Take Coca-Cola, another company that has hardly been averse to brand and brand building over the last 100 years or so. Last March Coca-Cola scrapped its Chief Marketing Officer position, appointing instead Francisco Crespo as Chief Growth Officer.
Speaking to marketing press recently, global vice-president of creative Rodolfo Echeverria explained:
“Marketing in Coca-Cola is meant to drive business. The basic elements of awareness and winning awards at the Cannes Lions Festival no longer satisfies us.”
And going one step further, he added:
We have always been big but now we are obsessively pursuing growth not in the sense that we want to be richer but in the sense we are looking at those consumers who are not our consumers right now. We’re asking “How can we grow? How can we satisfy more and better consumer needs?”“
Aha, there’s that theme again. Fewer resources spent on image and awareness, and more on satisfying consumer needs with products and pricing designed to growing sales.
A flight to value?
So is this the beginning of the end for ‘brand’? Of course not!
I’m not saying that brand no longer matters, and nor are Marks & Spencer and Coca-Cola. Goodness only knows that each in their own way has been at times a best practice example of how to build and leverage powerful brands in competitive markets.
Brand is a complicated concept, and difficult to pin down – just take a quick look at how many definitions you can find online. But however you define it, brand still matters.
Brand creates recognition, awareness, customer loyalty and price premium. It reduces barriers to purchase, ensures favourable receptions for new products, and can make a vital contribution to creating and sustaining a competitive market advantage.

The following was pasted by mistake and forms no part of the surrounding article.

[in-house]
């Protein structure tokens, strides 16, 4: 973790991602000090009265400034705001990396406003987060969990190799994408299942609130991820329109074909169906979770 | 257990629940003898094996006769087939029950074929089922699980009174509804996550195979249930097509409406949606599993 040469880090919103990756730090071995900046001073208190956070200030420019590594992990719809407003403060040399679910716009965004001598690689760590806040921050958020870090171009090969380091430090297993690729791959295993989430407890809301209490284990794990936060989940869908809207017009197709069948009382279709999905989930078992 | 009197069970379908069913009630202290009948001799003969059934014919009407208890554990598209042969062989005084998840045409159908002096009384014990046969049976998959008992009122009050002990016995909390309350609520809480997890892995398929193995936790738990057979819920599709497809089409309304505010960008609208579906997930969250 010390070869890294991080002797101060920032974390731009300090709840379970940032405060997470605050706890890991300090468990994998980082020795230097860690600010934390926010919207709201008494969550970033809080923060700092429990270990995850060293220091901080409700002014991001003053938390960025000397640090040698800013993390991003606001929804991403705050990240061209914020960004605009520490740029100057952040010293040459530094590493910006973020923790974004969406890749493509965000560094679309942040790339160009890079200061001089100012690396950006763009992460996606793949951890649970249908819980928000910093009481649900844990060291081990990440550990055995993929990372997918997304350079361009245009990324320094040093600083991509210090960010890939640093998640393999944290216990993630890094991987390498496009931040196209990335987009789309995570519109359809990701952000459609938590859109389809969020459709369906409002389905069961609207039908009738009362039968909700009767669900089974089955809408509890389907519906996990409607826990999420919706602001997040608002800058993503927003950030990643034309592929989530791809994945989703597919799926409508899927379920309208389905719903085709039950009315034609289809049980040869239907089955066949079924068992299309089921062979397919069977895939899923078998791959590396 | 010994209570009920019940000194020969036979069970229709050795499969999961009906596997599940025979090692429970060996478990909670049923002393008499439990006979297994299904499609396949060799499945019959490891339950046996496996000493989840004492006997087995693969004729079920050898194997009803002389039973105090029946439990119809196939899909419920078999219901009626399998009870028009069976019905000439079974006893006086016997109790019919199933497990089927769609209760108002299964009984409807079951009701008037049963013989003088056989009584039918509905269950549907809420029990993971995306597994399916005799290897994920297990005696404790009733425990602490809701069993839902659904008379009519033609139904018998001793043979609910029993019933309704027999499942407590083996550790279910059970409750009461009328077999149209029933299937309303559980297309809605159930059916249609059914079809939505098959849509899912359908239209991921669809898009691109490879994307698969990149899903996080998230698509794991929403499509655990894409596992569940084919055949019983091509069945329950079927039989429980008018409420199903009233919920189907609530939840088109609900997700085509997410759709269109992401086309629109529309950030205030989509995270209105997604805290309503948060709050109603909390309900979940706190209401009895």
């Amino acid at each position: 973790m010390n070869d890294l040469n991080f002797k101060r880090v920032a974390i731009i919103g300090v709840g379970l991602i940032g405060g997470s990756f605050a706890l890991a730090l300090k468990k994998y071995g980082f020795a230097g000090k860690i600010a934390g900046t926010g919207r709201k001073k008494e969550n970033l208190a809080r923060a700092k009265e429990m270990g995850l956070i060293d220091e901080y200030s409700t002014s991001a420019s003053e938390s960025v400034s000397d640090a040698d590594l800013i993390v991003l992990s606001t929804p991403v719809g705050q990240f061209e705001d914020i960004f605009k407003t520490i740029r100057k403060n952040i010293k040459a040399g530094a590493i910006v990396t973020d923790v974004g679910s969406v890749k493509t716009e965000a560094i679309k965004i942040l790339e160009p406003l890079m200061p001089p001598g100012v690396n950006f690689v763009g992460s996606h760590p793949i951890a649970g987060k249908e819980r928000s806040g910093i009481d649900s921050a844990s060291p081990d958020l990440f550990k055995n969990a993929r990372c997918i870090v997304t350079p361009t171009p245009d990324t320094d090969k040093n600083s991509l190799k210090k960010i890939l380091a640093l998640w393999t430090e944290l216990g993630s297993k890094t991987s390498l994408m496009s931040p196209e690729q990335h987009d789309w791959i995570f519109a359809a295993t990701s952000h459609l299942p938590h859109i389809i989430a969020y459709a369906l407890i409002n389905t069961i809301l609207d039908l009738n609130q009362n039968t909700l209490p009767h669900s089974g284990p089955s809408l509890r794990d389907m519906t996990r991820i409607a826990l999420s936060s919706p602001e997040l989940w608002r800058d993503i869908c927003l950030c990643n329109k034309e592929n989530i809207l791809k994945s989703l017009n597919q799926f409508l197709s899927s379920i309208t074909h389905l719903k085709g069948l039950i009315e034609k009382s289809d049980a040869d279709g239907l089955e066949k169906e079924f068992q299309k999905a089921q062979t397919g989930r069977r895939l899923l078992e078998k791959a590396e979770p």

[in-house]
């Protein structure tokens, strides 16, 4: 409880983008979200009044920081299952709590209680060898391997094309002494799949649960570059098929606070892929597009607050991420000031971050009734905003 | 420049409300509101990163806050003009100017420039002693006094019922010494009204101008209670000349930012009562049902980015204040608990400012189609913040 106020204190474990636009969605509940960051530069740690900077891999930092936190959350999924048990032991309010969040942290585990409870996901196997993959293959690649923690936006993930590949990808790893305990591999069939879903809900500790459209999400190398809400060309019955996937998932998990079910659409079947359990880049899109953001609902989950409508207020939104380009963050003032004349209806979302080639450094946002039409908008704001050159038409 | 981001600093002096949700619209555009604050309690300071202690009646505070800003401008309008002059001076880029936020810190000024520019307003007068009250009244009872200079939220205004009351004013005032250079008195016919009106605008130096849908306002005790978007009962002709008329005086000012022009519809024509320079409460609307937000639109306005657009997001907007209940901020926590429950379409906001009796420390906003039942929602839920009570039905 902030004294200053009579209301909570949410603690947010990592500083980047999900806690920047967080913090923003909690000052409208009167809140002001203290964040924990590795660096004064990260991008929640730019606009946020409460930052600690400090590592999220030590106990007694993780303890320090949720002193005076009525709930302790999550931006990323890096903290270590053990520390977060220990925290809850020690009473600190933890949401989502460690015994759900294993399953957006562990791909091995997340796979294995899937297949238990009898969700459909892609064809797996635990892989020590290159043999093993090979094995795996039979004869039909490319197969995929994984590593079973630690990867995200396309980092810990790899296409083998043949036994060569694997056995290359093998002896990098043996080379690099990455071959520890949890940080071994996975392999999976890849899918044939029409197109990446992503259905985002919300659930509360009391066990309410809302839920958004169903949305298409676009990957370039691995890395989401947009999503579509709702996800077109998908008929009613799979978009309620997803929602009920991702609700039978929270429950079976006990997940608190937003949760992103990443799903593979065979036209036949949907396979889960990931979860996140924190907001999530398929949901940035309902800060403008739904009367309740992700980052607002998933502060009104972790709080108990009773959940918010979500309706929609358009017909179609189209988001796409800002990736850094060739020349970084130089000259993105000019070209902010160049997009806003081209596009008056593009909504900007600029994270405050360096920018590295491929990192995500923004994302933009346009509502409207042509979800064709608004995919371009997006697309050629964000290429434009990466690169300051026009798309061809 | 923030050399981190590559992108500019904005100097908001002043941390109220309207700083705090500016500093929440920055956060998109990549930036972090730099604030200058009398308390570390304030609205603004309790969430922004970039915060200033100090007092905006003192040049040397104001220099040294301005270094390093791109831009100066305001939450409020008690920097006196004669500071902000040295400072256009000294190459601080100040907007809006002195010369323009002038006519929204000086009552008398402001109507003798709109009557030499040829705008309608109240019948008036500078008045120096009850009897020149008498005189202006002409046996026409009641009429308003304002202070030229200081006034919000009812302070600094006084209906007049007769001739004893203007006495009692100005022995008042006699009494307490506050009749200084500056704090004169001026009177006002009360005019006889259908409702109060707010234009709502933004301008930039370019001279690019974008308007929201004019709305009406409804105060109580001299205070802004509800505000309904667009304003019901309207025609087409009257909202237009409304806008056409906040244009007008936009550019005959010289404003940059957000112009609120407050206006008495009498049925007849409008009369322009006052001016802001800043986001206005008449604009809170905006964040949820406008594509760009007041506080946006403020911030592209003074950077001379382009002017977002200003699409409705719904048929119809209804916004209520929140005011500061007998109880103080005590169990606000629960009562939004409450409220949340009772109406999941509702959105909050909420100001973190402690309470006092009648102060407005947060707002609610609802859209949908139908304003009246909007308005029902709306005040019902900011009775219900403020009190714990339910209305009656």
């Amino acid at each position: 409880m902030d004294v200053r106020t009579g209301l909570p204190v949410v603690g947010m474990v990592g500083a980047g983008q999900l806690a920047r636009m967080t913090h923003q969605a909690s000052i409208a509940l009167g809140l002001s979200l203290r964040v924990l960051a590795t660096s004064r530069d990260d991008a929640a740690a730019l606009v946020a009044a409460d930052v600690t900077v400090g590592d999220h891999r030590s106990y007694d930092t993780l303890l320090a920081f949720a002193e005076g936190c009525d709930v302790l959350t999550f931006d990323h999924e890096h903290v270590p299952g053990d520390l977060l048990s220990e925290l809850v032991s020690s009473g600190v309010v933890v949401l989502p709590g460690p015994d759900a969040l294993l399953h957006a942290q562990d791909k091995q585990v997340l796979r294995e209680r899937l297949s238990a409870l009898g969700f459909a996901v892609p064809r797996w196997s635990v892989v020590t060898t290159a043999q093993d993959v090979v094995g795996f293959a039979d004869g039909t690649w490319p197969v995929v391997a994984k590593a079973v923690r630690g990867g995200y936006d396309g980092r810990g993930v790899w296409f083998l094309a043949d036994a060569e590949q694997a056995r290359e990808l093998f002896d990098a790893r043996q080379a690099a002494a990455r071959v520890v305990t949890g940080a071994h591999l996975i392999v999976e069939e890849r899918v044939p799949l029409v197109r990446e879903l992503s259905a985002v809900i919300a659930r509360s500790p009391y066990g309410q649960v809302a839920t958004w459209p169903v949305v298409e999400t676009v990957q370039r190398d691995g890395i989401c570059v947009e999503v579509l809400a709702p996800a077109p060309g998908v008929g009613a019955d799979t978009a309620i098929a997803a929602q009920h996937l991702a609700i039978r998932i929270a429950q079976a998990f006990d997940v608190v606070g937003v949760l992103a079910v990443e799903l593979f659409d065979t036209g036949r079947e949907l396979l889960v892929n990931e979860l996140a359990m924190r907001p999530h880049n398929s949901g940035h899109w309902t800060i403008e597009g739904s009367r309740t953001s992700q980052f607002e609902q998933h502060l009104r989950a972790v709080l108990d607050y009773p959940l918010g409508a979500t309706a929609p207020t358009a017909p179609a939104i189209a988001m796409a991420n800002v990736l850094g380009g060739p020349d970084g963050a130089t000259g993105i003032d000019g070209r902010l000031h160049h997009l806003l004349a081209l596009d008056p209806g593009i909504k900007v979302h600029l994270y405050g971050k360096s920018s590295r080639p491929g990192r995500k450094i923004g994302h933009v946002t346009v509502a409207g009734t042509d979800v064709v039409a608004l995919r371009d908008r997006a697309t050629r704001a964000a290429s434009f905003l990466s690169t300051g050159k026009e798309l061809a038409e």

So it’s hardly surprising that for decades the brand has been king, with brand loyalty the most sought after business asset of all.
But times move on, and perhaps brand loyalty isn’t quite what it was.
Yes there are companies out there who continue to thrive on brand loyalty – Apple, BMW and perhaps even Coca-Cola themselves. But in many if not most markets, B2C and B2B alike, it does seem that consumers are becoming less brand loyal.
With 24/7/365 internet access to comprehensive product information, side-by-side comparisons, price checkers, user reviews and more, better informed consumers are more willing and able than ever to hop between company brands to find the product (or service) with the specific practical and emotional benefits (or ‘value proposition’) that best solves their problems and meets their exacting requirements.
So with consumers increasingly focused on finding each ‘perfect’ purchase, and companies like Coca-Cola pushing ever harder for business growth, perhaps Christmas 2018 really does mark the start of a significant transition.
Away from all those cute children and CGI animals, perhaps what we’re witnessing this Christmas is the start of a move away from big brand marketing, and towards some rather more commercially-minded fundamentals like the product and its value proposition.